1. The subject-matter of the litigation, which has given rise to this appeal, is an one-third share of a tract of land upon which is held a market, named by the plaintiffs-appellants, Kosbahat, and by the defendants-respondents, Babus Bazar. It is the common case of both parties that the land at one time formed part of the Estate of Raja Baroda Kanto Roy, and after his death passed by inheritance to his three sons, Raja Granada Kanta Kumar, Manada Kanta and Kumar Hemada Kanta. The share now in dispute admittedly was owned by Hemada Kanta. The plaintiffs found their title upon a sale in execution of a money-decree against Hemada Kanta, held on the 16th May 1893, and confirmed on the 30th September 1893. The sale certificate, in which the property was described as Kosbahat, was granted on the 8th January 1894, and symbolical possession was delivered to the purchasers by the Court two days later, on the 10th January 1894. The defendants-respondents found their title on a conveyance executed in their favour by Hemada Kanta on the 4th January, 1894 and registered on the same date. By this conveyance, the defendants purchased the entire one-third share of Hemada Kanta in Purgunna Emadpur. The substantial question in controversy between the parties, therefore, was whether the disputed land was part of Kosbahat covered by the sale-certificate of the plaintiffs, or whether it was a separate property known as Babus Bazar, included in the estate purchased by the defendants. The Court of first instance decided this point against the plaintiffs and dismissed the suit. Upon appeal, the learned District Judge has reversed that finding, and upon the evidence on the record has come to the conclusion that the disputed land is part of the Kosbahat purchased by the plaintiffs, on the 16th May 1893. The Court of appeal below has, however, dismissed the suit on the ground that the plaintiffs are estopped from asserting their title against the defendants, inasmuch as from the. 3rd May 1894, the disputed land has been allowed by the plaintiffs to be treated by the defendants as part of Babus Bazar which is admittedly the property of the latter. The plaintiffs have now appealed to this Court and on their behalf it has been contended that no question of estoppel arises, inasmuch as when a landowner in good faith points out to the owner of adjoining land an incorrect division line, he is not estopped subsequently to deny that such line is the correct boundary if both parties were ignorant at the time of the true line. In support of this proposition reliance has been placed upon a passage from Bigelow on Estoppel, 5th Edition, page 619, in which the learned author observes that there must have been, when incorrect line was acted upon, knowledge of the true boundary by the one party and ignorance of it by the other in order to estop the party from asserting it within the period of limitation, and this though it may have been intended that the incorrect line should be fixed upon as the true one and acted on accordingly. This position has been strenuously contested on behalf of the respondents and it has further been suggested that the learned District Judge has not based his decision on the ground of estoppel, but that he has merely used the evidence of subsequent conduct of the parties as an aid to the interpretation of the sale-certificate of the plaintiffs. In so far as the latter contention is concerned, there is, in our opinion, no substance in it. It is well-settled that a subsequent admission as to the true meaning of a document of title or the subsequent conduct of a party to, or of a person claiming under, the deed cannot be received in aid of its construction. This is well illustrated by the case of Barton v. Dawes (1850) 10 C.B. 201 : 84 R.R. 562 : 19 L.J.C.P. 302, where a question arose as to the extent of the land Conveyed by a deed, the land being described in a schedule and delineated in a plan drawn on the margin thereof. In an action brought to try the right to a. slip of land not expressly mentioned in the schedule or the plan, evidence was offered to show that the locus-in-quo had always been treated as part of the property conveyed. It was ruled that, as the deed itself was unambiguous, the evidence was not admissible, and the deed must be treated as conclusive. To the same effect is the decision in Boo v. Webster (1840) 12 A. & E. 442 : 54 R.R. 597 : 4 P. & D. 270 : 9 L.J.Q.B. 373. The position might be different if a question arose as to the interpretation of an ancient document. The sale certificate in the case before us, however, cannot obviously be treated as an ancient document. See North Eastern Railway Co. v. Hastings (1900) A.C. 260 : 6o L.J. Ch. 516 : 82 L.T. 429, where Lord Davey declined to treat a lease of 1854 as an ancient deed). It is, therefore, impossible to accept as well-founded the contention of the respondents that the evidence of the conduct of the parties for about eleven years antecedent to the suit should be relied upon in aid of the true construction of the sale-certificate. Upon a close examination of the judgment of the District Judge, however, it is fairly clear that he has not treated the evidence of conduct subsequent from the point of view suggested, and there is no room for doubt that he has based his decisien of the ground of estoppel. It is consequently necessary to examine whether his conclusion in this respect can be supported.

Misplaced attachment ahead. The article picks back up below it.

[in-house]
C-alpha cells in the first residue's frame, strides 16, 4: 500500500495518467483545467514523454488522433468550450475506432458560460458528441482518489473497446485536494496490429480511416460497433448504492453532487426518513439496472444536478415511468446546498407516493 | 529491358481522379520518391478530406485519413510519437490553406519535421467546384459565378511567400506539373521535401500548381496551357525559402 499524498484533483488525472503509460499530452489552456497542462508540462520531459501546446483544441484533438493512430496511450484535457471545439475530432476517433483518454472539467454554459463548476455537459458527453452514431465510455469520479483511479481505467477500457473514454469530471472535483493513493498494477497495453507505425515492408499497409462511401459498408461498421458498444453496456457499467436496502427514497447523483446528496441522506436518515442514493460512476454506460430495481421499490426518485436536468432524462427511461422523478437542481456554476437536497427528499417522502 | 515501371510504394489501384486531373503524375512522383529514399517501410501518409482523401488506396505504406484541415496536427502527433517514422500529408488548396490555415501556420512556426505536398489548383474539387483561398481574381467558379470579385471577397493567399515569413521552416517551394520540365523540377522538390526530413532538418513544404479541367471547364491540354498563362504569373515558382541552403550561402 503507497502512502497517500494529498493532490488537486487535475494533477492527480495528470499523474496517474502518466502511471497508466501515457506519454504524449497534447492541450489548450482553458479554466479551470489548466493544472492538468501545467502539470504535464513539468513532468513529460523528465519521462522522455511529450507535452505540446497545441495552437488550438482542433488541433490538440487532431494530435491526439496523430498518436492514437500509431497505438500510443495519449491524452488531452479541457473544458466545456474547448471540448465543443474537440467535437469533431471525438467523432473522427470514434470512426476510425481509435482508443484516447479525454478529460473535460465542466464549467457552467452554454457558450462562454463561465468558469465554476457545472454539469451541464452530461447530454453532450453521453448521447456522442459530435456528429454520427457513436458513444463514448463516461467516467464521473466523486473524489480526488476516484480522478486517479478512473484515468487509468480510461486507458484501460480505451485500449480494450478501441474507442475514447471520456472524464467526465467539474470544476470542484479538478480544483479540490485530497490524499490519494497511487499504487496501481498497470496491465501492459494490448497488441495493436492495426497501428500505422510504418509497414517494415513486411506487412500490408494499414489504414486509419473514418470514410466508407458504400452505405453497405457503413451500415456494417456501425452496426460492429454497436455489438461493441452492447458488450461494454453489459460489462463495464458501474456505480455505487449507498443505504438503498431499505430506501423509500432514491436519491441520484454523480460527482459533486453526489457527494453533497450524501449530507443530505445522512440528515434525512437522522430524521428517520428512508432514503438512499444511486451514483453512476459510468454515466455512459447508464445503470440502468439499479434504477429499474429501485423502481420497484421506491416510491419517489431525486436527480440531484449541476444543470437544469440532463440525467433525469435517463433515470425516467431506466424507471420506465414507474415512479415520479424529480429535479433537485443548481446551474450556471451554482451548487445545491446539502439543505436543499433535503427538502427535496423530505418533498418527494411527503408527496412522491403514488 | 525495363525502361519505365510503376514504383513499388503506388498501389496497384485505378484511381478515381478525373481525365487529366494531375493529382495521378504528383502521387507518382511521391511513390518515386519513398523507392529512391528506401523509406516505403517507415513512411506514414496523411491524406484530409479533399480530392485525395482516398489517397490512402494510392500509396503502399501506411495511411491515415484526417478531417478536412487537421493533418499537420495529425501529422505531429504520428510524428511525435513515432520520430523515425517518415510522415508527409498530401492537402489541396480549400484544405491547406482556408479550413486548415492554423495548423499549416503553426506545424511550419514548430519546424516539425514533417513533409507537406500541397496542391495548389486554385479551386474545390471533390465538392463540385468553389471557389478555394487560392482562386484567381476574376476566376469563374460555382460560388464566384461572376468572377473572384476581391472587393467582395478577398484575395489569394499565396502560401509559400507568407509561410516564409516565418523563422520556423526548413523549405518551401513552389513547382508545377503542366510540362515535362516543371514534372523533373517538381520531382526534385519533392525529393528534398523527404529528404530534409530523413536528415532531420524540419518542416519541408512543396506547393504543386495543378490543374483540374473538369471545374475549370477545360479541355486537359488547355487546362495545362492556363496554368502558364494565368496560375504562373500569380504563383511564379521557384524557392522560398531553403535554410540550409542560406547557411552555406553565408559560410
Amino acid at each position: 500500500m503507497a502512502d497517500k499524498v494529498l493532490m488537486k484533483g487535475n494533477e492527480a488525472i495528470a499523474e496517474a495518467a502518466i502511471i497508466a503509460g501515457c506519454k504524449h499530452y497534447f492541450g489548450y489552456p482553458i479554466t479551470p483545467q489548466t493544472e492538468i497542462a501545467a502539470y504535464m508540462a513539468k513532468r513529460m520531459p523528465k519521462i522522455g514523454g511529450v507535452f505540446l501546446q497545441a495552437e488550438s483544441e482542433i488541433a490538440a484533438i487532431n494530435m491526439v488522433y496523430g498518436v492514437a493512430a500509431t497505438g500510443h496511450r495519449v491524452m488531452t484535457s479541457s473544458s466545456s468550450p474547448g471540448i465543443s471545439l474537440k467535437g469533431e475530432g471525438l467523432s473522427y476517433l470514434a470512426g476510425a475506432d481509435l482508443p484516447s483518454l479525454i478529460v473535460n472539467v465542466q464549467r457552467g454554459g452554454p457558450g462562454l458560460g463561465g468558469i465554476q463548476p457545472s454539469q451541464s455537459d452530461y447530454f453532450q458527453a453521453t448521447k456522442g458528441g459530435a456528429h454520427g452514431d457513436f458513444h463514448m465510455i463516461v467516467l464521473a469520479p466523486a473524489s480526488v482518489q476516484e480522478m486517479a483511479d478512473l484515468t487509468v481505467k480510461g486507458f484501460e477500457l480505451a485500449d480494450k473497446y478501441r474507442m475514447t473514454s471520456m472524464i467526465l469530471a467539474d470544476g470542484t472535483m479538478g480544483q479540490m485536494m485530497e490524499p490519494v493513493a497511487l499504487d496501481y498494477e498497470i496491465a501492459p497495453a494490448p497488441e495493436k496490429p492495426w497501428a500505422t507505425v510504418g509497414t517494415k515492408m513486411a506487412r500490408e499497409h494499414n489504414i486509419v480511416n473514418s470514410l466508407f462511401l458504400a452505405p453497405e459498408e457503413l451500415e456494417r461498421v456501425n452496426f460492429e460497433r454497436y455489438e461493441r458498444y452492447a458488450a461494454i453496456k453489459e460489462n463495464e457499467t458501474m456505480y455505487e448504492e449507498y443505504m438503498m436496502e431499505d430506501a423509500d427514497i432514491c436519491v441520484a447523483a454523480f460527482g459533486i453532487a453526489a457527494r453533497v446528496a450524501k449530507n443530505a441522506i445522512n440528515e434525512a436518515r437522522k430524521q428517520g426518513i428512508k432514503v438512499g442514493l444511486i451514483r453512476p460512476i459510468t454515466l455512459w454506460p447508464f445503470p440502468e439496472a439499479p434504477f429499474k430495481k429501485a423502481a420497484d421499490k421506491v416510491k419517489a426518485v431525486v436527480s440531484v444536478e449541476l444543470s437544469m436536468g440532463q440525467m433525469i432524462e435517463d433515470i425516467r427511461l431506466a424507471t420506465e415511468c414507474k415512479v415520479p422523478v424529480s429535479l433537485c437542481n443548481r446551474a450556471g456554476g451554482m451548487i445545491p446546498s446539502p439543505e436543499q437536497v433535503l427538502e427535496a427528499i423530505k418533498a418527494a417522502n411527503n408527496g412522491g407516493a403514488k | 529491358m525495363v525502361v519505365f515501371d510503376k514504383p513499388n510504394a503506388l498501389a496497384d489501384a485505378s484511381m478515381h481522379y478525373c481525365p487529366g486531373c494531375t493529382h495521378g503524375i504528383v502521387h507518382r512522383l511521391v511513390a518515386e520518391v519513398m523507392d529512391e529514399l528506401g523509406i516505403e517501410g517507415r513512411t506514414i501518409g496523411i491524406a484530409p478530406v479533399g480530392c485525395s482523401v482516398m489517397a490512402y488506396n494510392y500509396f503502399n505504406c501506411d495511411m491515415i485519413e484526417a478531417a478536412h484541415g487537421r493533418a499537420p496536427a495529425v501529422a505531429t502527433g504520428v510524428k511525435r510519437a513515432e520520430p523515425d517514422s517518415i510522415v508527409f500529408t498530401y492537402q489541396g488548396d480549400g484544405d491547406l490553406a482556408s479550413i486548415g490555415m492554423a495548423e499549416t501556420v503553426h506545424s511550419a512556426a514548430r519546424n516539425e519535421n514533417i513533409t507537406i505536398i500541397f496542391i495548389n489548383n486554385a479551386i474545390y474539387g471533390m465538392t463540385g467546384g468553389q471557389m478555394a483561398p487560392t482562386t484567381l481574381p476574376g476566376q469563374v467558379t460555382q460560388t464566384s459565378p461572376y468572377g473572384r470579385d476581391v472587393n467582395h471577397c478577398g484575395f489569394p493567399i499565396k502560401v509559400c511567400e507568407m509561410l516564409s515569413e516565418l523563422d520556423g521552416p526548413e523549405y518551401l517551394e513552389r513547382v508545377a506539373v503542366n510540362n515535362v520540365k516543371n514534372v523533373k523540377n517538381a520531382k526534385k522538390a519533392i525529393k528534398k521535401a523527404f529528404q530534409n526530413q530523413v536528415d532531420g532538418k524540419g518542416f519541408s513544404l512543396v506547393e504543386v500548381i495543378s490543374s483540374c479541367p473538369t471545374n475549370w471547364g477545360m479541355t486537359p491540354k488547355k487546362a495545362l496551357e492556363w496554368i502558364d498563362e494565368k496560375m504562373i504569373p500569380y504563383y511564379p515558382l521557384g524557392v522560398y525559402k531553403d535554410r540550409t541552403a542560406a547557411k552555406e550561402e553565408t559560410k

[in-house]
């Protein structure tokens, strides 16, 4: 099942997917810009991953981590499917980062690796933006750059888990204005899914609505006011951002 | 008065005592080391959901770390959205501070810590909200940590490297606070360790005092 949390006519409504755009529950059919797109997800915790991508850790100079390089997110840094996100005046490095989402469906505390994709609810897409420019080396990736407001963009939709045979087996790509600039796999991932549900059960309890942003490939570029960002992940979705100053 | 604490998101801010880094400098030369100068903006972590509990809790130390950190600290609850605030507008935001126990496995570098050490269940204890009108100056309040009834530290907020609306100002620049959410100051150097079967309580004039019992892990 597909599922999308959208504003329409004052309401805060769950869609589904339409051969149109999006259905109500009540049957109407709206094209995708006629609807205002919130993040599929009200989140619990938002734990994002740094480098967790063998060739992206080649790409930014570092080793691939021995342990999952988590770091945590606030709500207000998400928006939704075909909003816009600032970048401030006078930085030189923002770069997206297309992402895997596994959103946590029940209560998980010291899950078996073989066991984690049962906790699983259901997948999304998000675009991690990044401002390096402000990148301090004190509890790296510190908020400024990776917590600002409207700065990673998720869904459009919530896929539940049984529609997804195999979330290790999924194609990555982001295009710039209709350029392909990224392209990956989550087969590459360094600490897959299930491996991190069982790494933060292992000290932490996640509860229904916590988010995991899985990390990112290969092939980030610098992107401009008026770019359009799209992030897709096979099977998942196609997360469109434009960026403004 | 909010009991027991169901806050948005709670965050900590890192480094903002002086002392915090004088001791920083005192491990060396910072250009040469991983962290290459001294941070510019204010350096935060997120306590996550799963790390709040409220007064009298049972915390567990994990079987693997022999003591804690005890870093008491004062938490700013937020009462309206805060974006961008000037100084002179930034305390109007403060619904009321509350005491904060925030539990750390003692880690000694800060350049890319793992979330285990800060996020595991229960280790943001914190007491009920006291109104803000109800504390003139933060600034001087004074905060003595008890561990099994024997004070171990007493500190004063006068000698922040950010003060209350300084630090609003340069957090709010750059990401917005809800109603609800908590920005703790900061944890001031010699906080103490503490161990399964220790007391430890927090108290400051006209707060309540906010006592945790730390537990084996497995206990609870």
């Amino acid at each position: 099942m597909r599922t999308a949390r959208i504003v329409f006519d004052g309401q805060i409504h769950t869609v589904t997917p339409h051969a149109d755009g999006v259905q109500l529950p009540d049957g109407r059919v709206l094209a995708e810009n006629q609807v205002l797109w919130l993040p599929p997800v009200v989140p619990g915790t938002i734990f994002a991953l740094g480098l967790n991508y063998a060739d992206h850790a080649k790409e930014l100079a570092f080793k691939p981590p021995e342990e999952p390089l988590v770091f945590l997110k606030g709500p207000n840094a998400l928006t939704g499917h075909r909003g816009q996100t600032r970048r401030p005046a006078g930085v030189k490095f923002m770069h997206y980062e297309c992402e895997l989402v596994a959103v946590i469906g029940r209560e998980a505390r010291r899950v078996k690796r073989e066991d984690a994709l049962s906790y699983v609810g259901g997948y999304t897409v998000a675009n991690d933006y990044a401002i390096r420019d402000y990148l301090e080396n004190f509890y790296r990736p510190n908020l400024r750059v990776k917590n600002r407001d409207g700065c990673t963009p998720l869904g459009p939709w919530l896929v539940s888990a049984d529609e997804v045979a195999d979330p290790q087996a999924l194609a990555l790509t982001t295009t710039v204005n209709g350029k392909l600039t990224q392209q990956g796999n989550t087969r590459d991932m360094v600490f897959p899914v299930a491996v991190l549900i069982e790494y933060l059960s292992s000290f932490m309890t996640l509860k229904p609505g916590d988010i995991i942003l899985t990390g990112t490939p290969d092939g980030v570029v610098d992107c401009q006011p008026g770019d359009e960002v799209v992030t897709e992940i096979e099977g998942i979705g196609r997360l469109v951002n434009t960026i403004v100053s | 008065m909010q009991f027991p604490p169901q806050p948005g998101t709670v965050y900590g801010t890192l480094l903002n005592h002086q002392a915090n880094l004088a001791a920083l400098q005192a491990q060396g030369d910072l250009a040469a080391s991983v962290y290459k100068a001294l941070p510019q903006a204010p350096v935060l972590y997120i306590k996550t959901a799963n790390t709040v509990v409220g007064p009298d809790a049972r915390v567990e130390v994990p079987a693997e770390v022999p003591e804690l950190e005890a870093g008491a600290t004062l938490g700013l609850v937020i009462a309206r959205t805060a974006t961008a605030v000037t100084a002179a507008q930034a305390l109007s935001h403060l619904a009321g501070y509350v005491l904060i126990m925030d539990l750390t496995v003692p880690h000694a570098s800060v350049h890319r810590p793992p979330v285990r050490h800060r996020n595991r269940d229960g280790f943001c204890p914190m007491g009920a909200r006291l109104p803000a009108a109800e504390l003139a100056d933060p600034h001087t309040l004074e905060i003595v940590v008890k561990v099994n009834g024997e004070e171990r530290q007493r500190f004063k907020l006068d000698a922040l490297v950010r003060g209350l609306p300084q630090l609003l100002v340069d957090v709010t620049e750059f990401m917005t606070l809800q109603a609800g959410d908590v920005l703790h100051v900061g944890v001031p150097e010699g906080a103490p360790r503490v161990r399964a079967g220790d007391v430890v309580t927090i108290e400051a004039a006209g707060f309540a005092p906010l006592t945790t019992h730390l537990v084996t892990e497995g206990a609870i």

2. It may be conceded that the passage from Bigelow on Estoppel, upon which reliance is placed on behalf of the appellants, does, at first sight, appear to lend some support to their contention. The learned author refers to the cases of Brewer v. Boston R.R. Co. (1843) 5 Metcalfe 478 : 39 Am. Dec. 694, arid Liverpool Wharf v. Prescott 7 Allen 494, in support of his view. In the first of these cases, it appears to have been ruled by Mr. Justice Wilde that where an admission of boundary has been made in good faith and by some mistake, such admission does not by law operate by way of an estoppel, because a party ought not to be estopped to prove a legal title to his estate by any misrepresentation of the locality made by mistake without fraud or intentional deception, although another party may be induced thereby to purchase an adjoining lot the title to which may prove defective, for the latter may require a warranty and it would be most unjust that a party should forfeit his estate by a mere mistake. In the second case, a similar view was adopted on the ground that it was one of pure mistake without knowledge of the true boundary. Substantially the same view was taken in Thayer v. Bacon 3 Allen 163 : 80 Am. Dee. 59, and was affirmed by the unanimous judgment of the Supreme Court of the United States in Schraeder Mining Company v. Packer (1889) 129 U.S. 688. The rule thus stated, however, is subject to the qualification that the true owner cannot be permitted to assert his right, if his neighbour has been induced to part with something of a value upon the faith of his assertion; this principle was recognised in Stuart v. Labelington (1893) 1 Randolph 403 : 10 Am. Dec. 550. In other words, owners of adjoining tracts of land are not bound by consent to a boundary which has been defined under a mistaken apprehension that it is the true line, and neither party is precluded or estopped from claiming his own rights under the true line when discovered, provided that the position of his opponent has not been meanwhile altered on the faith, of his representation Iverson v. Swam (1897) 48 N.B. 282. That the rule thus qualified is supported by numerous cases in the American Courts is clear from the notes to Evans v. Miller (1880) 58 Mis. 120 : 38 Am. Rep. 313, where it is pointed out that some of the cases lay down the rule too broadly to the effect that the estoppel does not arise if the representation was made in ignorance under mistake. Heivoz v. Cramer (1892) 51 N.W. 173. This view is supported by leading text-writers [See, for instance, Tiffany on Real Property, M 261, and Herman on Estoppel, Volume 2 Chapter 18, Section 1137, where it is observed that although an admission by a party of a mistaken line for the true line has, by itself, no legal effect upon his title, an element of estoppel may arise, if during the acquiescence in the mistaken boundary, extensive improvements by the erection of buildings or otherwise have been made by the occupant of the premises in dispute.] This opinion is also in accord with the decision of the Judicial Committee in Sarat Chundur Dey v. Gopal Chunder Laha 20 C. 996 : 191 I.A. 203, where it is pointed out that the existence of an estoppel does not depend on the motive or on the knowledge of the matter on the part of the person making 'the representation. It is not essential that the, intention of the person whose declaration, act, or omission has induced another to act or to abstain from acting, should have been fraudulent, or that he should not have been under a mistake or misapprehension. The main question determining whether estoppel has been occasioned, is, whether the representation has caused the person to whom it has been made to act on the faith of it. We are, therefore, unable to accept the broad contention of the appellants that merely because the boundary has been settled between the parties by a common mistake, there is no estoppel: nor are we prepared to adopt the view of the District Judge that because the line agreed upon has been accepted for several years as the true boundary, the plaintiffs are not 'entitled to assert their rights. The true test to be applied is whether the position of the defenants has been, in the interval, altered by the reliance they placed upon the representation of the plaintiffs. If their position has not been altered, the plaintiffs are entitled to prove the true division line and to recover possession of their property. If, on the other hand, the position of the defendants has been altered, the plaintiffs are clearly estopped. Now in the case before us there is no suggestion whatever that the position of the defendants has been in any way altered by the reliance they placed upon the representation or conduct' of the plaintiffs. There is no evidence to prove that they were induced, or encouraged by the settlement of the boundary to spend any sums on the improvement of the property. Their contention has merely been that, because the boundary line has been laid down by both the parties, the plaintiffs are not entitled to prove the true boundary, although what was done was clue to ignorance founded upon an innocent mistake shared by both the parties. This position clearly cannot be maintained, because, as we have already explained, when adjoining owners lay down a line which they suppose to be the true boundary, and both are clearly chargeable with notice of the true line, they are not estopped from claiming the true line when they ascertain it, if meanwhile the position of the parties has not been altered; in other words, mere acquiescence in the boundary erroneously laid down does not, by itself, constitute an estoppel. We may further observe that in the written statement of the defendants it was asserted that a partition had been effected between the parties on the basis of the boundary line as settled. No evidence was, however, adduced upon this point to show how far the conduct of the parties, has been, if at all, affected by the settlement of the boundary line, and in the Court of the first instance, the defendants did not press their objection on this ground. It is needless, therefore, to consider what the position of the parties might have been if the boundary line had been fixed in settlement of an existing dispute. The view may well be maintained that, if the boundary line between the lands of two adjacent owners has led to any dispute, and if in settlement of such dispute the parties have adopted a certain boundary as the true line of division between their properties, neither can be permitted to resile from the settlement. The distinction between this class of cases and the case now before us, is that in the former the parties settled their dispute by ascertainment of a boundary which had never been determined, in the latter, by a mistake, they agreed upon a line where their mistake can be corrected and the true line ascertained. In the case before us, there is no suggestion that the boundary line was in settlement of dispute, nor, as we have observed, is there any proof that the defendants have in any way altered their position on the faith of the boundary line laid down. The rule, therefore, is applicable that the boundary line agreed on by mistake is not binding upon the parties. If the defendants could prove that their position had been materially altered or that there was a settlement of doubtful, conflicting or disputed boundaries, the Court would have refused to allow the plaintiffs to establish their claim after long acquiescence in the boundary upon which they have agreed. The result, therefore, is that the ground upon which the District Judge has dismissed the suit cannot be supported.